- Legal fees and related debt accumulated in a divorce. In many divorce cases, one spouse may agree to pay divorce-related legal fees or outstanding debt incurred by the other spouse. These debts will not be discharged during the bankruptcy filing. Your ex-spouse may still force you to pay these bills even after your bankruptcy case is over.
- Restitution. Restitution refers to a sum of money that needs to be paid because you have caused financial loss or injury to someone. For instance, a shoplifter may be ordered to repay the store owner for the stolen items. Court-ordered restitution will not be discharged in a bankruptcy filing.
Besides the debts that can’t be discharged in a bankruptcy filing, some debts are quite difficult to eliminate. This includes student loans.
Often, you won’t be able to discharge debt related to college tuition. This includes federal student loans, private loans, and loans offered by the university.
Sometimes, however, these loans can be discharged:
- If you can prove that you have complete disability
- If you can prove undue hardship. You will need to demonstrate you have made efforts to repay the loan but repaying it will prevent you from having a minimum standard of living for yourself or your dependents.
Discharging student loans in a bankruptcy filing is rare.
Do I Need a Lawyer To File for Bankruptcy?
In personal bankruptcy cases, you are not required to have legal representation. This means you can represent yourself. However, this may not be the most efficient way to approach your bankruptcy filing, especially if you are not familiar with the proceedings.
A bankruptcy lawyer can take on a lot of responsibilities in the filing process:
- They can offer you guidance on which bankruptcy chapter to file under
- They will fill in and file all related paperwork
- They will negotiate on mortgages, car loans, and other debts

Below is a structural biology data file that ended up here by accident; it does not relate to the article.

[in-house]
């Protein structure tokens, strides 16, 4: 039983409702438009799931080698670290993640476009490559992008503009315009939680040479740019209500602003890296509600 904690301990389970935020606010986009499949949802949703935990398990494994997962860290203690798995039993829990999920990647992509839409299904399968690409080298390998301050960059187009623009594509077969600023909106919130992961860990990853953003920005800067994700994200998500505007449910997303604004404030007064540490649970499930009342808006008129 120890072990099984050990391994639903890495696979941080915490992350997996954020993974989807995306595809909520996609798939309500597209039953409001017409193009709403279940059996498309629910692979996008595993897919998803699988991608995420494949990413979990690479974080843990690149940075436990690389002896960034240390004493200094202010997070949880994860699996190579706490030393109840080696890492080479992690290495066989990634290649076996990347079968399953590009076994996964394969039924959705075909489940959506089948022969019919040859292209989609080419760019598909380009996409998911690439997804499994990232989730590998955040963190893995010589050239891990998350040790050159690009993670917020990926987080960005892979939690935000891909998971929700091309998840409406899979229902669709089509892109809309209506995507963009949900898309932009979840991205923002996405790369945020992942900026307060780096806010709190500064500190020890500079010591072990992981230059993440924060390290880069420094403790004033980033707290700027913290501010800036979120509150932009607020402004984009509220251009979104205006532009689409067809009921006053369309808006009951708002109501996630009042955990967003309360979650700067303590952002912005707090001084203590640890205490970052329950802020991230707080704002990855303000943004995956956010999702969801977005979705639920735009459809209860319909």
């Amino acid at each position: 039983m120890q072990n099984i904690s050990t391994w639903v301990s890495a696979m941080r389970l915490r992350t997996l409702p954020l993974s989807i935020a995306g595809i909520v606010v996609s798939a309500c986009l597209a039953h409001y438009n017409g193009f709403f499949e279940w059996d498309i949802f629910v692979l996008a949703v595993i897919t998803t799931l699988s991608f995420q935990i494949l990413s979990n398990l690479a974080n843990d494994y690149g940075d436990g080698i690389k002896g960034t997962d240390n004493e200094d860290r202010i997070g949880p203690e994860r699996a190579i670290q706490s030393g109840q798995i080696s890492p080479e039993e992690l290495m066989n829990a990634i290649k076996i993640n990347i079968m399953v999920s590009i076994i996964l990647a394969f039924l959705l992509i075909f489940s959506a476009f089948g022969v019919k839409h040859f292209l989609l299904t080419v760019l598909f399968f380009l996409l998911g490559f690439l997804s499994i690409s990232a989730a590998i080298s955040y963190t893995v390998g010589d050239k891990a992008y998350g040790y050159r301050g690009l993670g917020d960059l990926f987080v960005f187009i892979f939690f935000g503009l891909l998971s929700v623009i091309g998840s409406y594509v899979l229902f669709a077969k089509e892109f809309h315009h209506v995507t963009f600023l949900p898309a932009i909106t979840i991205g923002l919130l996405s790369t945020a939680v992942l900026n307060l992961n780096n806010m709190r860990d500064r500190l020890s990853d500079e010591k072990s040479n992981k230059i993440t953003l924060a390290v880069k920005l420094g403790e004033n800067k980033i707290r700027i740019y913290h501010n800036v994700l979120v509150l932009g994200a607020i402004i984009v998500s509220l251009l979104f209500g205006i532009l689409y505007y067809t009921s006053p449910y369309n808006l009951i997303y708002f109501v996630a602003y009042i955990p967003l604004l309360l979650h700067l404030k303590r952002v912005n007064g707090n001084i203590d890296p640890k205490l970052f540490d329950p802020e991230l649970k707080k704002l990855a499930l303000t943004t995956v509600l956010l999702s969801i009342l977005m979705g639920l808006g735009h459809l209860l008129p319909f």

- They can also talk to creditors on your behalf to work out a repayment plan — and more
If you represent yourself in a bankruptcy filing, be prepared to do substantial research.
Bankruptcy filings are complicated, and you may have to deal with strict deadlines for submitting paperwork. If possible, consult a bankruptcy lawyer.
How Much Does a Bankruptcy Lawyer Cost?
Usually, a bankruptcy lawyer will charge you a flat fee for a bankruptcy filing case. How much you will need to pay depends on several factors from the complexity of the case to the number of court hearings the lawyer will need to attend.
Attorney fees for bankruptcy filings under Chapter 7 may range from $1,000 to $3,500, depending on the complexity of your case. If you file for bankruptcy under Chapter 13, the associated legal costs will typically be higher, up to $6,000.
Hourly rates are also an option, but these are rare with consumer bankruptcy filings. However, your lawyer may also charge an additional hourly fee for any extra work not included in the flat rate package.
How To Save Money on Bankruptcy Filing Fees with Unbundled Legal Services?
Most lawyers charge a flat rate for a package of services related to a bankruptcy filing. These flat rate fees can be high because the lawyer will need to do a lot of work to prepare for your case. A standard bankruptcy filing includes case evaluation, preparing related paperwork, attending court hearings, managing follow-up proceedings, negotiating with creditors, and more. If you need a full package of such services, there is no way to avoid related costs.
However, if your bankruptcy filing is relatively simple, and you only require a lawyer’s guidance in some stages of the process (for instance, attending a court hearing), you may benefit from using unbundled legal services. With unbundled legal services, you will need to pay a fixed price for the select legal services you need, while you complete lower-level tasks. This way, you can cut costs significantly, bringing your overall expenses to as low as $500 to $1500.
Unbundled legal services may not be the best fit for a complicated bankruptcy case where full legal representation is required. But you can still consult one of the lawyers from the Unbundled Legal Help network. As we work with a lot of smaller legal firms and solo practitioners, you may still be able to benefit from lower legal fees.